Fighting back against internet lies

She was falsely accused of being patient zero in the pandemic. He was falsely accused of faking his son’s death during a mass shooting. Now, they are taking on the darkest corners of the internet and the federal law that makes it easier for such lies to spread online. Scott Pelley reports on their struggle for truth on the next edition of 60 Minutes, Sunday, January 3 at 7:30 p.m. ET and 7 p.m. PT on CBS.   

Maatje Benassi’s nightmare began in March with a phone call telling her to look online. That’s when she discovered that she had been labeled Patient Zero because she had been in Wuhan, China, in October 2019. The lies came from a video posted by a conspiracy theorist on YouTube that had already drawn hundreds of thousands of views. It was not true, of course, but Benassi began getting death threats. “We’re going to put a bullet in her skull. Let’s load up the trucks. Let’s go get them. Let’s hang them,” she recounted. Her address had also been posted online. 

Benassi had been in Wuhan where she represented the U.S. military in an armed forces version of the Olympics. She was a cyclist and an Army reservist who served in Iraq. An article about her in her local newspaper caught the attention of a deep state conspiracist named George Webb and he spun out a series of falsehoods connecting her to a plot to spread coronavirus. 

Benassi and her husband Matt went to the Pentagon, FBI and local police for protection but found there was little they could do. Then they found Lenny Pozner, who had already discovered how hard it was to take on the Internet. 

The Benassis realized it would be nearly impossible to sue the hundreds of Internet trolls, many anonymous, posting the incredible lie. They couldn’t sue internet platforms like YouTube and Facebook for hosting it, because a federal law known as Section 230 shields them from such lawsuits. So, they turned to Pozner and his HONR Network.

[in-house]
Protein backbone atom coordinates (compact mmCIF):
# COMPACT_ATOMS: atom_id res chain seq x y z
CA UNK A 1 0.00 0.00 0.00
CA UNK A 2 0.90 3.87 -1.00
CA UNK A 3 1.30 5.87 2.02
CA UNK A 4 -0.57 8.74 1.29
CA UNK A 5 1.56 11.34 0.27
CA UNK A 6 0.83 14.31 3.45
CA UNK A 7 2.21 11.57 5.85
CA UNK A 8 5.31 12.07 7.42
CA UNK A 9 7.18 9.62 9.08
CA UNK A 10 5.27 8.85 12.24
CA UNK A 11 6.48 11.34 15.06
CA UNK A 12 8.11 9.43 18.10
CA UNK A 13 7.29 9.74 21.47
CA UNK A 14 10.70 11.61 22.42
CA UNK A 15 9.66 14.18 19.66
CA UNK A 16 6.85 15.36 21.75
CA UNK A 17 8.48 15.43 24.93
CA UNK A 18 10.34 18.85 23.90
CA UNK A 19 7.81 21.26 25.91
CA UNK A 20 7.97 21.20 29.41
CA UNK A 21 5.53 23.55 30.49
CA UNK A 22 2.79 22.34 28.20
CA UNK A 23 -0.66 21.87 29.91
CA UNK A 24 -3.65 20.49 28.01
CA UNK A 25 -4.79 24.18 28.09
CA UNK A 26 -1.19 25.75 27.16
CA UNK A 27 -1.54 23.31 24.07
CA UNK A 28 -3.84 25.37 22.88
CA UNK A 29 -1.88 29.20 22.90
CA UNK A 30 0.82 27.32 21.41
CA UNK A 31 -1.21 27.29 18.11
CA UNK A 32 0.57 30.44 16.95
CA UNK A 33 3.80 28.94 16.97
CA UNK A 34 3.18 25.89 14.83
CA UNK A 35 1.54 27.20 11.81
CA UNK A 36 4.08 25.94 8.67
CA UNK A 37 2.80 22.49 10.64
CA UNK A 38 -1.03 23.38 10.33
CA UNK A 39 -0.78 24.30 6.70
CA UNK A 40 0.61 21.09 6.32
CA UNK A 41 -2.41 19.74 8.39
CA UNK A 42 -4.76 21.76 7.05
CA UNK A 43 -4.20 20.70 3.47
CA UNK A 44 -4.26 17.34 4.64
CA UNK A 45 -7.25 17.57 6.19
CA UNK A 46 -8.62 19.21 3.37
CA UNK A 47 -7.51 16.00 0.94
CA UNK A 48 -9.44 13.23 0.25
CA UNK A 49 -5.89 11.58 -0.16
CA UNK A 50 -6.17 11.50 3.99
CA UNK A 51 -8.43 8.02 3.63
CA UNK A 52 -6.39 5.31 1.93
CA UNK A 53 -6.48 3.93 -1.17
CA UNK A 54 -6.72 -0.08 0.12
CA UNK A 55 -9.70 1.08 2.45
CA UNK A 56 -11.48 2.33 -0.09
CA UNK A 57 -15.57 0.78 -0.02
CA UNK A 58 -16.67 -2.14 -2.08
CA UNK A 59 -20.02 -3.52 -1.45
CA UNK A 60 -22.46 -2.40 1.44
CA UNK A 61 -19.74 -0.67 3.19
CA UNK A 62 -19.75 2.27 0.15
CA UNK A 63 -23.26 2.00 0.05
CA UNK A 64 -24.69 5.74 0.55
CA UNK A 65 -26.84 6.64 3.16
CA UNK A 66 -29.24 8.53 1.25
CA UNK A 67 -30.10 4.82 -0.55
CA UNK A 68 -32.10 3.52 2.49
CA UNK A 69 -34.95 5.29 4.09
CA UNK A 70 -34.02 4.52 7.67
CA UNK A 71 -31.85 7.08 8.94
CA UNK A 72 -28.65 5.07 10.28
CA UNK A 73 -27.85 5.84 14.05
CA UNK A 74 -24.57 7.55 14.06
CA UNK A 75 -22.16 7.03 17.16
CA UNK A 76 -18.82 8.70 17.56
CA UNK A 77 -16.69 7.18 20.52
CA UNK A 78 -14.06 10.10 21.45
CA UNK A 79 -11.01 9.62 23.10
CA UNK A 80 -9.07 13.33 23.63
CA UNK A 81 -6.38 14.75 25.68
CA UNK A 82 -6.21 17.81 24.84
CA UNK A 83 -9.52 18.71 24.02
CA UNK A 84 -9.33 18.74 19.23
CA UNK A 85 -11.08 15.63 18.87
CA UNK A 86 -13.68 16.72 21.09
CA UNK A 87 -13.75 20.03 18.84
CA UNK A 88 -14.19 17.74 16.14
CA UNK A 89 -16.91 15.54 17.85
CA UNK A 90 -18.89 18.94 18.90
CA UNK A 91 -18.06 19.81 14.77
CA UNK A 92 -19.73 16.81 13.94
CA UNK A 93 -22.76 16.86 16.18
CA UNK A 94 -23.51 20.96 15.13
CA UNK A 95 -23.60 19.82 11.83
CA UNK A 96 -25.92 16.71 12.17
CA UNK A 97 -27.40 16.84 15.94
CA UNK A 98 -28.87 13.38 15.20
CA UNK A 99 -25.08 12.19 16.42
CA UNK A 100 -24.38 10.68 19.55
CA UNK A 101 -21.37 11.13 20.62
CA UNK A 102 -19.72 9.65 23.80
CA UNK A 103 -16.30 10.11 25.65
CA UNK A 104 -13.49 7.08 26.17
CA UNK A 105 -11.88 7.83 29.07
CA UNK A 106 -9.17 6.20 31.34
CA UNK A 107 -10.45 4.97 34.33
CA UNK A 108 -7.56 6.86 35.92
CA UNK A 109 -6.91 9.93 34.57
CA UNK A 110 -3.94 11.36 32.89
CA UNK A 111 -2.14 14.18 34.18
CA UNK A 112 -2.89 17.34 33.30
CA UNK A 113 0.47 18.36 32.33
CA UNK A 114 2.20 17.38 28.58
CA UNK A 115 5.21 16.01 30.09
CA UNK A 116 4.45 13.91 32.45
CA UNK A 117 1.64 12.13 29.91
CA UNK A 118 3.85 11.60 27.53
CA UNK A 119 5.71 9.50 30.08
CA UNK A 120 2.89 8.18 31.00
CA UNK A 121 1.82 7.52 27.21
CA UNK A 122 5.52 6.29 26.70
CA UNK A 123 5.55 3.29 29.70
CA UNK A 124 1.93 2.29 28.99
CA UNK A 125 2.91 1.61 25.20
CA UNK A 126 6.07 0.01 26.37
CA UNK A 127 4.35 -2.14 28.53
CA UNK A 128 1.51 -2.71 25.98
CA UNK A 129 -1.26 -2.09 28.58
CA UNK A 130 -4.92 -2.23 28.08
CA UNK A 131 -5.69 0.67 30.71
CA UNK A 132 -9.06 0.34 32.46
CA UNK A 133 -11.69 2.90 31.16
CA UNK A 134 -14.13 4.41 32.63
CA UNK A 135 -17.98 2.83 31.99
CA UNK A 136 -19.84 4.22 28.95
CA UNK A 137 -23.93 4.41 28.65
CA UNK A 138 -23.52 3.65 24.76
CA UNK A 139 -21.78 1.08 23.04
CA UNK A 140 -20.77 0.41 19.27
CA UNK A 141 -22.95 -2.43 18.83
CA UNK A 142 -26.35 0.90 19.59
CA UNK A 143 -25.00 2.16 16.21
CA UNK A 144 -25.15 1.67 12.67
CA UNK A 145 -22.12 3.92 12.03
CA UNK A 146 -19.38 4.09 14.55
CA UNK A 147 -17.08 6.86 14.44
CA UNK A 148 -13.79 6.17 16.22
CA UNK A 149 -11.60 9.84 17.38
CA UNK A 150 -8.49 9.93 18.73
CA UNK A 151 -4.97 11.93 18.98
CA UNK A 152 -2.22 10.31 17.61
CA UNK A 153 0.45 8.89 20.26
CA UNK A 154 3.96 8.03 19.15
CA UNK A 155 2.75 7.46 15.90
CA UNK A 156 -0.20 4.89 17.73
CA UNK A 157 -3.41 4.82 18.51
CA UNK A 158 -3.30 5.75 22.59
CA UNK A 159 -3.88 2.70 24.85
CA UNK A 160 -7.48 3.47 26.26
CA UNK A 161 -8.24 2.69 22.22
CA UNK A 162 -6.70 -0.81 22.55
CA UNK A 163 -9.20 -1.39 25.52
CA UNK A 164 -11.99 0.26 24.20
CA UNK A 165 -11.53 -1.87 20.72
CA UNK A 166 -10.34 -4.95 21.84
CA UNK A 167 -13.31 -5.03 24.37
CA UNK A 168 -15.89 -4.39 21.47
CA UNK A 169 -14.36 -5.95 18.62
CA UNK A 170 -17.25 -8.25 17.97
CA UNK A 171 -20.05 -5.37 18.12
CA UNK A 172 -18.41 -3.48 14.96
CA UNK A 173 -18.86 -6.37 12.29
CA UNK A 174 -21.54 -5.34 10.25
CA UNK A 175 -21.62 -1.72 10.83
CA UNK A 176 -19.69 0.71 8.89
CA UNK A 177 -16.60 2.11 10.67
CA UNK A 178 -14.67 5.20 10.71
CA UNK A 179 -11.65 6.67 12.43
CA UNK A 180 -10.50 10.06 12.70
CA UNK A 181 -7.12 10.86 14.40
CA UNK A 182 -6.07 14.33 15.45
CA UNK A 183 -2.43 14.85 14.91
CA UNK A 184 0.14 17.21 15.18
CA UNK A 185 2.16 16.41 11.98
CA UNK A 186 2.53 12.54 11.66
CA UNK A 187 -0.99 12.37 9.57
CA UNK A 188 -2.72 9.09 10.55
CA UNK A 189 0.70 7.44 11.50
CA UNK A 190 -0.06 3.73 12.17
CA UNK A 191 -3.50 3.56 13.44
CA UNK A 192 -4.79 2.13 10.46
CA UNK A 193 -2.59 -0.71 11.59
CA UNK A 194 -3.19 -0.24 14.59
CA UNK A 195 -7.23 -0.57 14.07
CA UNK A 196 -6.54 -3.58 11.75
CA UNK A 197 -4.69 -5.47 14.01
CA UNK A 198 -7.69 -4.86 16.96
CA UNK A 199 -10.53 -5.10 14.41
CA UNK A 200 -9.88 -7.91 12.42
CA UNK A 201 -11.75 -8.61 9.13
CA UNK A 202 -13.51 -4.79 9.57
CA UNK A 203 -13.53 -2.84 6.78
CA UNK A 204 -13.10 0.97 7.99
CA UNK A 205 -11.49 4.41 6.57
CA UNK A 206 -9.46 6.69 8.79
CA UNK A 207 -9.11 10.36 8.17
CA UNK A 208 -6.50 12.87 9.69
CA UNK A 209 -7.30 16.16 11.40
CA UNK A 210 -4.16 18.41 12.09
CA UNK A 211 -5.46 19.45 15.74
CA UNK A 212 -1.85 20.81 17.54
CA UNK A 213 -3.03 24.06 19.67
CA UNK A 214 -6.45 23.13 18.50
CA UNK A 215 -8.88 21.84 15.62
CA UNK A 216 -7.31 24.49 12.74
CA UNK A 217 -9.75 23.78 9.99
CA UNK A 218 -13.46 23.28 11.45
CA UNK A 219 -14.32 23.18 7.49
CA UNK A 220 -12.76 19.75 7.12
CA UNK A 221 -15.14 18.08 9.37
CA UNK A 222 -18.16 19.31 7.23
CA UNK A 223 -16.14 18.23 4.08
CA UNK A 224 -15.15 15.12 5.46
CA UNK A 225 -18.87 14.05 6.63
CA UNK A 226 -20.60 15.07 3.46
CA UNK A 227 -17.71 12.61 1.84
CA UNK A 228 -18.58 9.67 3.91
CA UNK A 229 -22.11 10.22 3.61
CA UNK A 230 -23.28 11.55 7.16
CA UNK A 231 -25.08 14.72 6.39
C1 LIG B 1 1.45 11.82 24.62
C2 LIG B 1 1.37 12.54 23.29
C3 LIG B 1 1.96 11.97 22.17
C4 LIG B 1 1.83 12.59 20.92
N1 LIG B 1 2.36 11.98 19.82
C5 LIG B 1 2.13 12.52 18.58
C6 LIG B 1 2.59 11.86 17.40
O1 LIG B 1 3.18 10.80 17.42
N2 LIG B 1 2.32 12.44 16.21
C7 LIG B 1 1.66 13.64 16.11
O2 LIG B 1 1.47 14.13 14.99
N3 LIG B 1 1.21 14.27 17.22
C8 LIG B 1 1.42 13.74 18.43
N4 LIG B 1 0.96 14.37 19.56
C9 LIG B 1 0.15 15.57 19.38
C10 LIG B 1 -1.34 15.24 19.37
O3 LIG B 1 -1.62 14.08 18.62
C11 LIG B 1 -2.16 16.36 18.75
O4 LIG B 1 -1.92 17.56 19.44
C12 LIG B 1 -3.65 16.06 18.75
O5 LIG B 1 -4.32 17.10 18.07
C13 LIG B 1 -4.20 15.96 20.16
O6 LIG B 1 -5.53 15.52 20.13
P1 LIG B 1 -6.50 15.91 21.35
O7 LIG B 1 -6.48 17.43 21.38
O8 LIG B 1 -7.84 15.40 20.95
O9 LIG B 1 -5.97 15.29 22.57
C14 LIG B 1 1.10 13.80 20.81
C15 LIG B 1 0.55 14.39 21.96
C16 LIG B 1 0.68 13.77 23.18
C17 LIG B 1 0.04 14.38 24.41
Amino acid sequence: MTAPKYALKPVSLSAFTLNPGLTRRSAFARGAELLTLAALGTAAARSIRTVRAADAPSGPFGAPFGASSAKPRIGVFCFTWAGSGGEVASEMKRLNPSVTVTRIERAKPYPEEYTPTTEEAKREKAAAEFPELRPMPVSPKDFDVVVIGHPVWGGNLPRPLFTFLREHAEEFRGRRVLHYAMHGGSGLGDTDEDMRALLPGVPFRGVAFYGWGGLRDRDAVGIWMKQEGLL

Pozner’s own odyssey began on December 14, 2012, when his son Noah was among those murdered at Sandy Hook Elementary School. When he went online not long after, Pozner discovered all sorts of lies being traded on the internet. There were those who claimed the massacre never happened and the parents of the murdered children were “crisis actors” who helped stage the tragedy. 

Pozner began fighting back, demanding that internet platforms take down the content. It was difficult – he got little cooperation from the platforms and the hoaxers themselves started coming after him. He got death threats and had to move his family more than a half-dozen times. One woman went to federal prison for threatening him. Pozner would only appear on 60 Minutes in a disguise because he still fears for his safety. 

Pozner founded the HONR Network to help those who faced similar situations. He helped Andy Parker take down videos of his daughter Alison’s murder, captured on camera as she reported on local television. Parker has become a strong advocate of repealing Section 230 because he says the internet platforms have not done enough to protect victims. 

Pozner has also been helping the Benassis get videos about them taken down from YouTube and Facebook. 

The Benassis, like Parker, have become advocates for changing the law and they now have some powerful supporters in Washington. President Trump wants to abolish Section 230 and President-elect Biden is also on record as wanting to revoke it. 

When it was written in 1996, Section 230 was little-noticed, but it helped create the modern internet, and spawned some of its big platforms, which thrive on publishing third-party content. Section 230 protects Facebook and YouTube’s owner, Google, but it also protects other platforms like Yelp and Wikipedia. 

Making internet platforms liable for their users’ posts would change them. Law professor Jeff Kosseff says, “Section 230 really recognizes how exceptional the internet is and says, ‘We want to encourage this marketplace of ideas.’ Twenty-five years later, that marketplace has a lot of really great stuff, but it also has a lot of really terrible products in that marketplace. And that’s really what’s driving this debate right now.”

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